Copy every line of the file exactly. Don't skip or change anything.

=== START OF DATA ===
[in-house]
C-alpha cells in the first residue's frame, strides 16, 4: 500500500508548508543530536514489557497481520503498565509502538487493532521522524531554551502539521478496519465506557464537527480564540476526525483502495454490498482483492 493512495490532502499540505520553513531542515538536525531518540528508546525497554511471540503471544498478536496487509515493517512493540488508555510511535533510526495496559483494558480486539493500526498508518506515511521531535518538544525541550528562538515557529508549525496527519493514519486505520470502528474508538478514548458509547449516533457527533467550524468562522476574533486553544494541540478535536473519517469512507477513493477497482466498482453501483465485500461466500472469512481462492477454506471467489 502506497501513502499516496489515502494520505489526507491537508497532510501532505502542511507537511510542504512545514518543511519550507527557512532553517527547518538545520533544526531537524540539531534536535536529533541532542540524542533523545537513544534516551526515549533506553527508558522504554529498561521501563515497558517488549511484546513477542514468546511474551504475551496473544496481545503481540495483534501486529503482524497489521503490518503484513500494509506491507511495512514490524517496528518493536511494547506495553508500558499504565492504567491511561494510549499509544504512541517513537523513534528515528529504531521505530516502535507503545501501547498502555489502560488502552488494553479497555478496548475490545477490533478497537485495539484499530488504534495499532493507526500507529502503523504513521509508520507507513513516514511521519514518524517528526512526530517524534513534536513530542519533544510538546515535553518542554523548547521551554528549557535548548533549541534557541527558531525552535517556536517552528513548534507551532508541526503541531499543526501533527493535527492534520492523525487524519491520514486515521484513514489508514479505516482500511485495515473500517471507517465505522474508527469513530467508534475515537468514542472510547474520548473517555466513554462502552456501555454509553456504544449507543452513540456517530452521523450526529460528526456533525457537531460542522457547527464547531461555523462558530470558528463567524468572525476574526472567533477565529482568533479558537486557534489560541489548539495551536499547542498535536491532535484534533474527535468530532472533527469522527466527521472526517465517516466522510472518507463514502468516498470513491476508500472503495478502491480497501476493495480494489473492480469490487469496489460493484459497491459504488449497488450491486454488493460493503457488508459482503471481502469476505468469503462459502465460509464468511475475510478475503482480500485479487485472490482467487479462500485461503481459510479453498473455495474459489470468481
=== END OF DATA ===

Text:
[in-house]
C-alpha cells in the first residue's frame, strides 16, 4: 500500500508548508543530536514489557497481520503498565509502538487493532521522524531554551502539521478496519465506557464537527480564540476526525483502495454490498482483492 493512495490532502499540505520553513531542515538536525531518540528508546525497554511471540503471544498478536496487509515493517512493540488508555510511535533510526495496559483494558480486539493500526498508518506515511521531535518538544525541550528562538515557529508549525496527519493514519486505520470502528474508538478514548458509547449516533457527533467550524468562522476574533486553544494541540478535536473519517469512507477513493477497482466498482453501483465485500461466500472469512481462492477454506471467489 502506497501513502499516496489515502494520505489526507491537508497532510501532505502542511507537511510542504512545514518543511519550507527557512532553517527547518538545520533544526531537524540539531534536535536529533541532542540524542533523545537513544534516551526515549533506553527508558522504554529498561521501563515497558517488549511484546513477542514468546511474551504475551496473544496481545503481540495483534501486529503482524497489521503490518503484513500494509506491507511495512514490524517496528518493536511494547506495553508500558499504565492504567491511561494510549499509544504512541517513537523513534528515528529504531521505530516502535507503545501501547498502555489502560488502552488494553479497555478496548475490545477490533478497537485495539484499530488504534495499532493507526500507529502503523504513521509508520507507513513516514511521519514518524517528526512526530517524534513534536513530542519533544510538546515535553518542554523548547521551554528549557535548548533549541534557541527558531525552535517556536517552528513548534507551532508541526503541531499543526501533527493535527492534520492523525487524519491520514486515521484513514489508514479505516482500511485495515473500517471507517465505522474508527469513530467508534475515537468514542472510547474520548473517555466513554462502552456501555454509553456504544449507543452513540456517530452521523450526529460528526456533525457537531460542522457547527464547531461555523462558530470558528463567524468572525476574526472567533477565529482568533479558537486557534489560541489548539495551536499547542498535536491532535484534533474527535468530532472533527469522527466527521472526517465517516466522510472518507463514502468516498470513491476508500472503495478502491480497501476493495480494489473492480469490487469496489460493484459497491459504488449497488450491486454488493460493503457488508459482503471481502469476505468469503462459502465460509464468511475475510478475503482480500485479487485472490482467487479462500485461503481459510479453498473455495474459489470468481